The neat thing about the ebook reader is that I can “check out” library books without stepping foot outside of my door. And the ebooks, just like library books, expire in twenty-one days. How cool is that?

      Video games! I had forgotten about those. Lately I’ve been playing a lot of them on my PS3 (actually that was sort of mentioned in my inner voice dialogue, wasn’t it?) Anyway: Assassin’s Creed 2, God of War 3, Infamous – there are a lot of great games out there now.


      • wordofabe says:

        Yes. Now if only I can teach my son what “two-player” means. Right now it means that if he sees me playing a video game, he takes it away from me so he can show me how to do it right. :) Punk kid.


  5. Loree says:

    Gadgets and spy novels.

    And talking to yourself.


  6. Dee says:

    iTunes. Most definitely music. Although to saying “guilty” implies decadence, which is not really true of music. OR spy novels.


    • Dee says:

      Crap, that was shotty grammar at best, but you said above it’s not checked here. *must find more coffee*


    • iTunes comes under a different category. I’ve listed it under “things I can’t do without”. Not a guilty pleasure, really – a survival tool.

      I plug my earphones in whenever I get a chance. Not only because of my love of music but to keep my head noise down to a minimum. Otherwise I get too distracted easily. I’m amazed that it works.

      Spy novels was chosen as a guilty pleasure only with reference to some of the high-brow (or higher-brow) set who prefer that right-thinking individuals only read Dickens, or Hemingway.

      I guess Penthouse is completely out of the question.


  7. Stacie says:

    Guilty pleasures you say…well, what if you don’t exactly feel guilty? I listen to music more than 75% of the day. I love it. I dance and sing loudly to it in the car or at home, very rarely in public. haha. I don’t watch TV, and I try to read as much as I can, but with a lot of required, mundane school reading, I don’t get a whole lot of pleasurable junk reading as I would love.
    I love an ice cold beer or two after the kids have been tucked in for the night.
    Oh…I got it. Butter. Butter and Popcorn specifically. I love it beyond belief, actually its quite disgusting. I will pop a bag of popcorn (I do prefer freshly, air popped though), and I will melt about half a cup of butter, not that margarine crap and pour it all over my popcorn. Its like a little hundreds of pieces of heaven in a bowl. :D


    • Mmmm. Buttered popcorn. I love your description of it – mostly because it’s so accurate. I can’t go to the movies without ordering popcorn. It’s mandatory. It’s a dating screening tool too: if she prefers we don’t have popcorn well…….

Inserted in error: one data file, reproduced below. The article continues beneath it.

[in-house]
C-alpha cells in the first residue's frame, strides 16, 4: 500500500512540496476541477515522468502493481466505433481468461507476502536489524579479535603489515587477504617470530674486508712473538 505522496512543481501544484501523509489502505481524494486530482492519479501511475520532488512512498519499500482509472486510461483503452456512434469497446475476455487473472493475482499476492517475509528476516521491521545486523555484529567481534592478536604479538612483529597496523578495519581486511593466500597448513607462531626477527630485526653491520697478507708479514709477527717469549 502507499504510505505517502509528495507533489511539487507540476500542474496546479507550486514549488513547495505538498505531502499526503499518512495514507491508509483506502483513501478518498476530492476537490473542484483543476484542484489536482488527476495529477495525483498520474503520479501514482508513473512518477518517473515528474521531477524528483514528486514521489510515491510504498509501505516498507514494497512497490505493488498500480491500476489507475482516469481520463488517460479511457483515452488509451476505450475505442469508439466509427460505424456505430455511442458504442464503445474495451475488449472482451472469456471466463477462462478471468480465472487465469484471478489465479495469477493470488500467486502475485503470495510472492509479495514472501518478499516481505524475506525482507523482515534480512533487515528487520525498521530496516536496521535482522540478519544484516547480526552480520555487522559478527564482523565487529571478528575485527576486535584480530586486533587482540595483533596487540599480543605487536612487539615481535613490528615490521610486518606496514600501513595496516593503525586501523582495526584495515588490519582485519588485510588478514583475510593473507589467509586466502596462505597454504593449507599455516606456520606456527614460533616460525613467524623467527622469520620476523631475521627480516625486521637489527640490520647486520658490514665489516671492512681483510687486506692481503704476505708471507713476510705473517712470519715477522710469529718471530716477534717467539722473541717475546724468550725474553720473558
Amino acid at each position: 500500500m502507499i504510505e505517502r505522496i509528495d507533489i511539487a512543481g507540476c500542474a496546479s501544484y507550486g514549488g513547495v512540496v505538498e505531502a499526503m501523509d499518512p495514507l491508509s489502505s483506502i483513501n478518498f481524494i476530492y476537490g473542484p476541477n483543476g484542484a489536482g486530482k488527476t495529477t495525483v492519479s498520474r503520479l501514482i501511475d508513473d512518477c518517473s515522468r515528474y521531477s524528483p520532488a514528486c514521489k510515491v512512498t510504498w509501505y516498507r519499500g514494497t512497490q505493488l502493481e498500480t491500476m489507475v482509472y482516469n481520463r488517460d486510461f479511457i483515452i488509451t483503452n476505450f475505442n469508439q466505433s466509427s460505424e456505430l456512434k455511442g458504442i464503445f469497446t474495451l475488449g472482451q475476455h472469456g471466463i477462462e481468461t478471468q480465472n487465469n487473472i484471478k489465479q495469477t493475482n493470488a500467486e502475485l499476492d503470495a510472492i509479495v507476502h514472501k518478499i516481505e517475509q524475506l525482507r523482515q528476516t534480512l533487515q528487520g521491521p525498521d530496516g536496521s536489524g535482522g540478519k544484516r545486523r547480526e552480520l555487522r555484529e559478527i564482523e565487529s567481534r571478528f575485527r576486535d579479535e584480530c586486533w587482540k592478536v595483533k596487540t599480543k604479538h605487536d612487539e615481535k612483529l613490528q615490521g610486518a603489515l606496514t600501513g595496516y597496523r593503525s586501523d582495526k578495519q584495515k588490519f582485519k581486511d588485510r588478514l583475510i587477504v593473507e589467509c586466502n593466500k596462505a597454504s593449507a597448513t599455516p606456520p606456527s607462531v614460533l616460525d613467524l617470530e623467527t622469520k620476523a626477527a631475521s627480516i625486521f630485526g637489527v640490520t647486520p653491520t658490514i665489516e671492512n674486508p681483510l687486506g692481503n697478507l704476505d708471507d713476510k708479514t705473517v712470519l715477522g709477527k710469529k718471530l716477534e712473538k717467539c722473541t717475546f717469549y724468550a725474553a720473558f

Well Ok – I’ll cut her some slack, especially if she agrees with me on the fact that I’m awesome. But she’d better be careful.

      *looks around* Um, when at home, alone with the music cranked up, I’ve been known to – oh I can’t say it. Not here. Not publicly.



      (“Sings too”)

      *face palm*


      • Stacie says:

        Who the hell doesn’t order popcorn at the movies? It’s just unnatural, an outrage, a crime against society. Okay, maybe not a crime against society, but it may as well be. I concur, anyone that can agree to the fact that I am pure awesome is pretty good in my book, but they better love steak, bacon, butter and popcorn.

        HAHAHA!! Hey, it’s okay, here, we are all friends, right, besides this was a ‘come clean’ sort of post. :)


        • Absolutely! And hey – you’re gaining big points over here with your note about steak and bacon. How about pepper steak? Thick, juicy pepper steak. Flamed.


          It’s 1:52 a.m. and I’m ready to chow down. Not good for the diet. :D


  8. Stacie says:

    PS-You should really be able to go back and correct your errors on your posts. Grrr!


  9. Pypre says:

    I wish I could say my guilty pleasure is reading. Alas, mine are World of Warcraft and Days of Our Lives. Those are the two big ones anyway. I also have a weakness for dark chocolate and I too talk to myself which would be alright if it was mostly in private, but no, outloud…in public.

    That last bit reminds me, my grandmother once worked for a lady who sang. Not songs mind you, but instead of just talking to herself she would sing it. She said that way people would think she was happy and not crazy. :) Imagine, “Wha-a-at did I do-o-o with my ke-eyss? Maybe I left them in my coat pocke-e-et.” lol


    • Really? You talk to yourself out loud in public? That’s so cool. :)

      I think being around someone who sang everything to herself would drive me a little batty. *grin*


      • Pypre says:

        Yes, I do. I think out loud often. It’s not as loud as if I was talking to someone, but loud enough that people notice sometimes. Get some funny looks. :) I just smile at them and continue about my business.


  10. Just Me says:

    Guilty pleasures eh…..

    Watching “chick flicks” would qualify I guess. I don’t know, I just like movies that make me feel something, although I’m a big movie buff to begin with so. My newest guilty pleasure would be writing on my blog where no one knows who I am, being able to say whatever I feel like about whoever and whatever I want. I’m not sure why that makes me feel a little guilty, but for some reason it does.

    One last one…….there is this person I “met” once who has a web-cam in their house, pointed at their dogs bed. Two of the cutest dogs you’ve ever seen. Every once in a while when I feel like I need to smile I will visit this site and see these dogs laying in positions that only a dog could get into.


    • I think that last one is pretty cool – well actually all of them are, but the last one strikes home for me. In fact, I’ve been reading all of these pet blogs recently and, having lost my two cats two years ago, one right after the other, I’ve been giving some thoughts to buying another. The only problem: you have to have someone come in and take care of them when you’re away, and I plan to be away a lot. As much as possible. Thus the conundrum, which your solution actually addresses. it makes sense. Sometimes you just need the ambiance of a friend who has unassuming and friendly don’t you? I do, anyway.